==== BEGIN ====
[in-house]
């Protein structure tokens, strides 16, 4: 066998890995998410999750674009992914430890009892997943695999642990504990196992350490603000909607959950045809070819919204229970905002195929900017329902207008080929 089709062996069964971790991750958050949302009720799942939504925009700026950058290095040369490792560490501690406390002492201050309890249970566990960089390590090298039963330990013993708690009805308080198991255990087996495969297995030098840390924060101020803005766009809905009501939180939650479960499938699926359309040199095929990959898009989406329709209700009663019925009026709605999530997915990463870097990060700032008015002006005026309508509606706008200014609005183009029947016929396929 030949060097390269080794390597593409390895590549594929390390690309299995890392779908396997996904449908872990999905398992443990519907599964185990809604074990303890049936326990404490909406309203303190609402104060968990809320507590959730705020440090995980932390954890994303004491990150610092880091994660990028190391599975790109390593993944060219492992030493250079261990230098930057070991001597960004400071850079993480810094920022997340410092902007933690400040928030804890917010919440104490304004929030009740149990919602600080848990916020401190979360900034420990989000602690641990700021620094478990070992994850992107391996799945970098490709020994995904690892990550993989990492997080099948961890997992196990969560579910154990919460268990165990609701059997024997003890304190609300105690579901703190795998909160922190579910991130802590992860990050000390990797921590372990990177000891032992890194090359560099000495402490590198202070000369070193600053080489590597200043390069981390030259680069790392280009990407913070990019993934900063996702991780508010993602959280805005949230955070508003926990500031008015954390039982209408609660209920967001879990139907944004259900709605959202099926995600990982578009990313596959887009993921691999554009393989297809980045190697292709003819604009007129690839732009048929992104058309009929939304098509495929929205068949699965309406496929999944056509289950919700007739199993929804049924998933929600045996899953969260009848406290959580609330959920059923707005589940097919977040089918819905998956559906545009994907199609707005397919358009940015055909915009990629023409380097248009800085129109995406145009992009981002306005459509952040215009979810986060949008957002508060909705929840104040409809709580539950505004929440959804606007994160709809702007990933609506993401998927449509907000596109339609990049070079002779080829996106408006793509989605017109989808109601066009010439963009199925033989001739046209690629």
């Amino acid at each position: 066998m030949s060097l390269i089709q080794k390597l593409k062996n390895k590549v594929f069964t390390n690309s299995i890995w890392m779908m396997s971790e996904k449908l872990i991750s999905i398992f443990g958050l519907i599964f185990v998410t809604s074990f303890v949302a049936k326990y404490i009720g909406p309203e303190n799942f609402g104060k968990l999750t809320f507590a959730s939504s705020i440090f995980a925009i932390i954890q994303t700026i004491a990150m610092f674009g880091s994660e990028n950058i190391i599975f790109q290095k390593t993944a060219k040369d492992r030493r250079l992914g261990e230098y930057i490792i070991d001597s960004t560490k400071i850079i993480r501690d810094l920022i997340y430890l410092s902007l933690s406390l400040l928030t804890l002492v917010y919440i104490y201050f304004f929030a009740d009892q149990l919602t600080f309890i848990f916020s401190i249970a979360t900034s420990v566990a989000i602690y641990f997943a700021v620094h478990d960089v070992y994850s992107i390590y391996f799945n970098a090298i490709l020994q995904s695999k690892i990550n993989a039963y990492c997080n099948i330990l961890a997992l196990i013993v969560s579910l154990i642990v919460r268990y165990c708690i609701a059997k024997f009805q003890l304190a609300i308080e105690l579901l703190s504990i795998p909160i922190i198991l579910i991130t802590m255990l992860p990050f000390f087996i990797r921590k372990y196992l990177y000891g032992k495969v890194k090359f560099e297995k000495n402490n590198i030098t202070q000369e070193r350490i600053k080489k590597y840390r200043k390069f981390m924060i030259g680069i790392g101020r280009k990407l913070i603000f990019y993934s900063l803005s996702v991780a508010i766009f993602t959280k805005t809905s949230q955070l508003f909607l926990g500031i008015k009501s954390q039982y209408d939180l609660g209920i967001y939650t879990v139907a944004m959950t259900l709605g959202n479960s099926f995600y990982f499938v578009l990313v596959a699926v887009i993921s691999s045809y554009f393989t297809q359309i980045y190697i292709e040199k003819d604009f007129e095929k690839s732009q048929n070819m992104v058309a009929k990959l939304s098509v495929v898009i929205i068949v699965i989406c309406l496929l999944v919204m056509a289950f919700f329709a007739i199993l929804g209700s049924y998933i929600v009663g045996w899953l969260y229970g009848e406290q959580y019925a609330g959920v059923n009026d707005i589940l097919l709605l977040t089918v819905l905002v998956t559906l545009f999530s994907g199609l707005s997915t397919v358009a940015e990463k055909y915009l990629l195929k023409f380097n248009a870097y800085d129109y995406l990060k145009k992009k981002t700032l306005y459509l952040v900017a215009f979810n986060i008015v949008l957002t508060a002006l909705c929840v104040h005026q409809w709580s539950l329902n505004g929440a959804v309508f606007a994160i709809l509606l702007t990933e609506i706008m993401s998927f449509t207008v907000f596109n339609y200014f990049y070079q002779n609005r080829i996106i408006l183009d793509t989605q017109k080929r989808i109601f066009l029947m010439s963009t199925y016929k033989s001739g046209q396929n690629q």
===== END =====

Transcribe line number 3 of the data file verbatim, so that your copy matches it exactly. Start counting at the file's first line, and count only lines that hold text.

């Amino acid at each position: 066998m030949s060097l390269i089709q080794k390597l593409k062996n390895k590549v594929f069964t390390n690309s299995i890995w890392m779908m396997s971790e996904k449908l872990i991750s999905i398992f443990g958050l519907i599964f185990v998410t809604s074990f303890v949302a049936k326990y404490i009720g909406p309203e303190n799942f609402g104060k968990l999750t809320f507590a959730s939504s705020i440090f995980a925009i932390i954890q994303t700026i004491a990150m610092f674009g880091s994660e990028n950058i190391i599975f790109q290095k390593t993944a060219k040369d492992r030493r250079l992914g261990e230098y930057i490792i070991d001597s960004t560490k400071i850079i993480r501690d810094l920022i997340y430890l410092s902007l933690s406390l400040l928030t804890l002492v917010y919440i104490y201050f304004f929030a009740d009892q149990l919602t600080f309890i848990f916020s401190i249970a979360t900034s420990v566990a989000i602690y641990f997943a700021v620094h478990d960089v070992y994850s992107i390590y391996f799945n970098a090298i490709l020994q995904s695999k690892i990550n993989a039963y990492c997080n099948i330990l961890a997992l196990i013993v969560s579910l154990i642990v919460r268990y165990c708690i609701a059997k024997f009805q003890l304190a609300i308080e105690l579901l703190s504990i795998p909160i922190i198991l579910i991130t802590m255990l992860p990050f000390f087996i990797r921590k372990y196992l990177y000891g032992k495969v890194k090359f560099e297995k000495n402490n590198i030098t202070q000369e070193r350490i600053k080489k590597y840390r200043k390069f981390m924060i030259g680069i790392g101020r280009k990407l913070i603000f990019y993934s900063l803005s996702v991780a508010i766009f993602t959280k805005t809905s949230q955070l508003f909607l926990g500031i008015k009501s954390q039982y209408d939180l609660g209920i967001y939650t879990v139907a944004m959950t259900l709605g959202n479960s099926f995600y990982f499938v578009l990313v596959a699926v887009i993921s691999s045809y554009f393989t297809q359309i980045y190697i292709e040199k003819d604009f007129e095929k690839s732009q048929n070819m992104v058309a009929k990959l939304s098509v495929v898009i929205i068949v699965i989406c309406l496929l999944v919204m056509a289950f919700f329709a007739i199993l929804g209700s049924y998933i929600v009663g045996w899953l969260y229970g009848e406290q959580y019925a609330g959920v059923n009026d707005i589940l097919l709605l977040t089918v819905l905002v998956t559906l545009f999530s994907g199609l707005s997915t397919v358009a940015e990463k055909y915009l990629l195929k023409f380097n248009a870097y800085d129109y995406l990060k145009k992009k981002t700032l306005y459509l952040v900017a215009f979810n986060i008015v949008l957002t508060a002006l909705c929840v104040h005026q409809w709580s539950l329902n505004g929440a959804v309508f606007a994160i709809l509606l702007t990933e609506i706008m993401s998927f449509t207008v907000f596109n339609y200014f990049y070079q002779n609005r080829i996106i408006l183009d793509t989605q017109k080929r989808i109601f066009l029947m010439s963009t199925y016929k033989s001739g046209q396929n690629q």